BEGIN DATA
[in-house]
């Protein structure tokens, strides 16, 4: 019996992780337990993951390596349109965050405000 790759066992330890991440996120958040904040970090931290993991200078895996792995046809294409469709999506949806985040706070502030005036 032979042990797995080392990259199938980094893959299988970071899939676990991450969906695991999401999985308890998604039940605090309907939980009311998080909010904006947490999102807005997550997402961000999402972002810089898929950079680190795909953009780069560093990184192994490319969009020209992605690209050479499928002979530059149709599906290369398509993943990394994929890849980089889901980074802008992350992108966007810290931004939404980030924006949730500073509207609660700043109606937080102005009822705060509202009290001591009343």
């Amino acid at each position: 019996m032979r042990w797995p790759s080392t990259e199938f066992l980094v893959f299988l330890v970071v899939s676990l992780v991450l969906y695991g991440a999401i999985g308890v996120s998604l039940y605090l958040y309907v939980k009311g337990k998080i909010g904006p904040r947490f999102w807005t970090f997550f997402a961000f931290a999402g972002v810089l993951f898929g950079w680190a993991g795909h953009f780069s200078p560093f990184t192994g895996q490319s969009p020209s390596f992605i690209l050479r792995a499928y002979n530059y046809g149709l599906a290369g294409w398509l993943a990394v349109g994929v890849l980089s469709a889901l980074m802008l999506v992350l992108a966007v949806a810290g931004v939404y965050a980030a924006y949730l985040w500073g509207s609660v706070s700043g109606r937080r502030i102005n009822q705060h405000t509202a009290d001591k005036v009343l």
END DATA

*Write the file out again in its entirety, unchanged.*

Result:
[in-house]
């Protein structure tokens, strides 16, 4: 019996992780337990993951390596349109965050405000 790759066992330890991440996120958040904040970090931290993991200078895996792995046809294409469709999506949806985040706070502030005036 032979042990797995080392990259199938980094893959299988970071899939676990991450969906695991999401999985308890998604039940605090309907939980009311998080909010904006947490999102807005997550997402961000999402972002810089898929950079680190795909953009780069560093990184192994490319969009020209992605690209050479499928002979530059149709599906290369398509993943990394994929890849980089889901980074802008992350992108966007810290931004939404980030924006949730500073509207609660700043109606937080102005009822705060509202009290001591009343």
């Amino acid at each position: 019996m032979r042990w797995p790759s080392t990259e199938f066992l980094v893959f299988l330890v970071v899939s676990l992780v991450l969906y695991g991440a999401i999985g308890v996120s998604l039940y605090l958040y309907v939980k009311g337990k998080i909010g904006p904040r947490f999102w807005t970090f997550f997402a961000f931290a999402g972002v810089l993951f898929g950079w680190a993991g795909h953009f780069s200078p560093f990184t192994g895996q490319s969009p020209s390596f992605i690209l050479r792995a499928y002979n530059y046809g149709l599906a290369g294409w398509l993943a990394v349109g994929v890849l980089s469709a889901l980074m802008l999506v992350l992108a966007v949806a810290g931004v939404y965050a980030a924006y949730l985040w500073g509207s609660v706070s700043g109606r937080r502030i102005n009822q705060h405000t509202a009290d001591k005036v009343l």